Interviewing on the phone is harder than face-to-face. You can’t see your sources, and they can bail out more easily when you close in. So you need a few extra techniques.
Because you’re not present, you can’t pick up cues from facial expressions or body language. Your source may be talking perfectly calmly, but you don’t see her doodling scowly faces. And she can’t see you smiling and nodding, apparently writing down all the interesting things she’s saying. You can’t ask about things you might notice in the scene, such as that signed photo of Alice Waters on her desk, which you can’t see.
Telephone interviews tend to be shorter, so you need to know what you’re after, plan your questions ahead, and manage the time. I always make up a list of key questions to ask at the right moments. Resist the temptation to use a list of questions as a script, asking them in sequence. They key to great interviewing is listening hard to follow-up answers.
You have less time for small talk to create an atmosphere and relax your subject. You’ll spend less time asking factual questions that lay down a base for harder questions to follow. So you do a little more preparation ahead of time to get things underway quickly and focus on essentials.
You can use time efficiently by keeping your questions short, clear, simple, and to the point. You’re interviewing to find out what the source knows, not to hear yourself talk. Direct the flow of subjects, not letting the source wander. Interrupt a rambling subject politely but firmly, like this: “Hmm, that’s really interesting. Now, let’s talk about ….” You can also sharpen the language and guide the flow by paraphrasing back what your source says: “What I hear you saying is….” or “Do you mean…?”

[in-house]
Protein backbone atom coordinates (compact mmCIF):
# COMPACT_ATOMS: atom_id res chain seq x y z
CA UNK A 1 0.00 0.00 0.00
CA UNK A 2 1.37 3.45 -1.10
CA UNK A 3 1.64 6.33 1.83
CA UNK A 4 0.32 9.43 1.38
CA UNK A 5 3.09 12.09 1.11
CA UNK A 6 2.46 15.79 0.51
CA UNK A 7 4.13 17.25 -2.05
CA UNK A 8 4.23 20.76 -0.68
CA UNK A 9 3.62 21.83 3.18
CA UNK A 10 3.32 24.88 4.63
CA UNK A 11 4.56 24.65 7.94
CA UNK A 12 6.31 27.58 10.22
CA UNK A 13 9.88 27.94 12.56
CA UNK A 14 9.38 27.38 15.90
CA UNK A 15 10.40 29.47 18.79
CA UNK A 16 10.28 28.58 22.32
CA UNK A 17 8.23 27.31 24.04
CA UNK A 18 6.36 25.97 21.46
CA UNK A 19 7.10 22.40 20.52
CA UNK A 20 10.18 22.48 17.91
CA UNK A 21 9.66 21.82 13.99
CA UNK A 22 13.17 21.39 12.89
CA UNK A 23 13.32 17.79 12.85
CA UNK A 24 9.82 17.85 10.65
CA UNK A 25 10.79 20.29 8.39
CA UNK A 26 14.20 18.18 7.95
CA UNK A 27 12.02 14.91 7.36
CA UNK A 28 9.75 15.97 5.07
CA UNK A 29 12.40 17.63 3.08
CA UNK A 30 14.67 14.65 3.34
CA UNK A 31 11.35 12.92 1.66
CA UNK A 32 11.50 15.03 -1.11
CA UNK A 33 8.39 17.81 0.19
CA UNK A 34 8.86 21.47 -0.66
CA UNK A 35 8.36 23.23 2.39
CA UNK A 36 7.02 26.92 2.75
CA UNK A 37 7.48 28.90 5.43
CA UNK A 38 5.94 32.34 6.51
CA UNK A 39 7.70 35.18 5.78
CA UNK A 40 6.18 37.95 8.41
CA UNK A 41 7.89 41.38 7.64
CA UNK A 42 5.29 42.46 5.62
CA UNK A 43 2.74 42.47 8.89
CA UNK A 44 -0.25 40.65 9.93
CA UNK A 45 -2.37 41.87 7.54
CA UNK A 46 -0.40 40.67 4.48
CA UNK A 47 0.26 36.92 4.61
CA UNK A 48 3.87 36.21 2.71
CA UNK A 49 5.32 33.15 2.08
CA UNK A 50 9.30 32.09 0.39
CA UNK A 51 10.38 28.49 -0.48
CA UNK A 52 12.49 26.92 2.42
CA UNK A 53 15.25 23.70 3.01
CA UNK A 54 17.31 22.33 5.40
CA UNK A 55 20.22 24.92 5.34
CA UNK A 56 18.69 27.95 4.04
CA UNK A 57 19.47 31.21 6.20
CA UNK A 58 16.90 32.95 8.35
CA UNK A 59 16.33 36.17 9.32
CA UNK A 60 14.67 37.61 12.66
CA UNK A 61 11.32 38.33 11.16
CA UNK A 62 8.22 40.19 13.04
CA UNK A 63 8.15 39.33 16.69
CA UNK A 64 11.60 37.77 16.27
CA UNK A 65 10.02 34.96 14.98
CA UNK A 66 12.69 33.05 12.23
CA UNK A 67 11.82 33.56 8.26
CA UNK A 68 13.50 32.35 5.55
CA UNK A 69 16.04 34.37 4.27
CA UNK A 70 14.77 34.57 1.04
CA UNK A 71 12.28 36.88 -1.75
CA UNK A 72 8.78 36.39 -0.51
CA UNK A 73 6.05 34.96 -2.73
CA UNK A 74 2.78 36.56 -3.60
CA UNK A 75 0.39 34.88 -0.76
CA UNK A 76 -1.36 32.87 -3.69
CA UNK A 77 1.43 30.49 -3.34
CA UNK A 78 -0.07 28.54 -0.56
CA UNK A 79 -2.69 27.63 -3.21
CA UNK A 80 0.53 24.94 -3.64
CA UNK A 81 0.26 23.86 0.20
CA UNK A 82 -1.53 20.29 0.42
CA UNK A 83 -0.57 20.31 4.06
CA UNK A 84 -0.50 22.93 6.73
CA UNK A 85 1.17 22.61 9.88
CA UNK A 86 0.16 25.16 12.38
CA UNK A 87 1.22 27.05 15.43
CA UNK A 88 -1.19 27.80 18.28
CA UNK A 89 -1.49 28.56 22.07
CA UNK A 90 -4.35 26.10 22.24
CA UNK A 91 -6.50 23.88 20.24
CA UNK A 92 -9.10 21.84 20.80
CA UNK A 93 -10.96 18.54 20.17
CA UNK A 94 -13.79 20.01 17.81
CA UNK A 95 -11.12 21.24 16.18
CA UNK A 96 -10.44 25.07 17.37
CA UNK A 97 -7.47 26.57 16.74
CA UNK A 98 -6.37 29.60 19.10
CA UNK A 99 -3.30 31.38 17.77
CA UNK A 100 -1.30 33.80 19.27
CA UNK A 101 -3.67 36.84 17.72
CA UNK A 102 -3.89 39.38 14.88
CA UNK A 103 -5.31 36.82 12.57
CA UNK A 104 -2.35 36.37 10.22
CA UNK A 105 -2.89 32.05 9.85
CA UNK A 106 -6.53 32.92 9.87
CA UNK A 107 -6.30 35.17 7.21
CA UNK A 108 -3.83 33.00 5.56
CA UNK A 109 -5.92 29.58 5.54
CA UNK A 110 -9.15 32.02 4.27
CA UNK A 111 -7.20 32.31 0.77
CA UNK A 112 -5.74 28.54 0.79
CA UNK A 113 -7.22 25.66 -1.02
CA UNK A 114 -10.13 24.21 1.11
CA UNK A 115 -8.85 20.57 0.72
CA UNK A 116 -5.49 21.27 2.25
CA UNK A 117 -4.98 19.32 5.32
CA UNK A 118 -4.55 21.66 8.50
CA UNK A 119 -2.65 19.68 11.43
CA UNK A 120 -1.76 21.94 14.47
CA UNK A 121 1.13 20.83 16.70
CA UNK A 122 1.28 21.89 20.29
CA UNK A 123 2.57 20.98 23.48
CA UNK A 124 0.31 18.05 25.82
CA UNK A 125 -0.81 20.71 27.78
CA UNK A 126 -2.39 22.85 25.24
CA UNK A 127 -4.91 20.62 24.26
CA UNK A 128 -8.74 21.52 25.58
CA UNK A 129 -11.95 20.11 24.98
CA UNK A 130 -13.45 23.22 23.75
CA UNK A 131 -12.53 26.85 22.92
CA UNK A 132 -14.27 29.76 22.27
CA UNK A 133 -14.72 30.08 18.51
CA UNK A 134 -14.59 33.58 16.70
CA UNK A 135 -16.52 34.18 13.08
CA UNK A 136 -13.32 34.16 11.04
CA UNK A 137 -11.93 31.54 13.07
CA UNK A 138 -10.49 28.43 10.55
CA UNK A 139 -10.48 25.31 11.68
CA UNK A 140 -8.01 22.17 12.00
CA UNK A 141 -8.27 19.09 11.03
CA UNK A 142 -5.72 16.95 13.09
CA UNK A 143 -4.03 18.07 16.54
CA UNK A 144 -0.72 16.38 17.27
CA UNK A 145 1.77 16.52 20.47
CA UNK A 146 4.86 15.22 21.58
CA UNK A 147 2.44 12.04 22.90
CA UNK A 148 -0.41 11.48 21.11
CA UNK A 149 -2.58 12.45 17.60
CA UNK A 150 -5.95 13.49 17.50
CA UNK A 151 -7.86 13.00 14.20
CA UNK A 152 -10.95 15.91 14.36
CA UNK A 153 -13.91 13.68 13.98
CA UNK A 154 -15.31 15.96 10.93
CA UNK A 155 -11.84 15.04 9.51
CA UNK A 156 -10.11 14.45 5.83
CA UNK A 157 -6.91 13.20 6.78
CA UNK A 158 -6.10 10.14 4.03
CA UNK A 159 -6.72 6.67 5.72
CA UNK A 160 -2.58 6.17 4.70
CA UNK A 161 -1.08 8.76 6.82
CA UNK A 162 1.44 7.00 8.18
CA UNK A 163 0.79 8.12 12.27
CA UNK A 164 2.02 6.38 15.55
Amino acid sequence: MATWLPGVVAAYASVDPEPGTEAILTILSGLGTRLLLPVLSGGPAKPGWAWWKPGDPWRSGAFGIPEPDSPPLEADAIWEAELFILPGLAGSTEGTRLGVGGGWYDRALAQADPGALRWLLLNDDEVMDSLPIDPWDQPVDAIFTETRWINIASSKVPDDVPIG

Not being present makes confirming facts harder; you can’t share documents. And you won’t hear as well on the phone. So you double-check orally by reading back spellings and numbers, for example: “Jane Jones, spelled j-a-n-e-j-o-n-e-s, right?” You’ll feel stupid spelling out “Jane Jones” until your source replies, “Oh no, it’s j-a-y-n-e-j-o-h-n-e-s.”
Sometimes a source wants to end a call before you’re through, so you turn it into an interruption. Ask for a time to call back. If the subject hangs up on you, here’s a technique from Edna Buchanan, the great Miami cop reporter: count to 30, call back, and say, “I’m sorry. We were cut off.”
At the end of the call, thank your source and create a channel to talk with her again. Ask if you can call back to check things; request a home number and perhaps an e-mail address. Then say, “If you think of anything you’d like to add, give me a call; here’s my number.” And thank her again.
As I look back over these techniques, I realize they apply equally well to all interviews, whether you’re there or not.
[Got any tips for telephone interviewing? We’d like to hear them. Thanks.]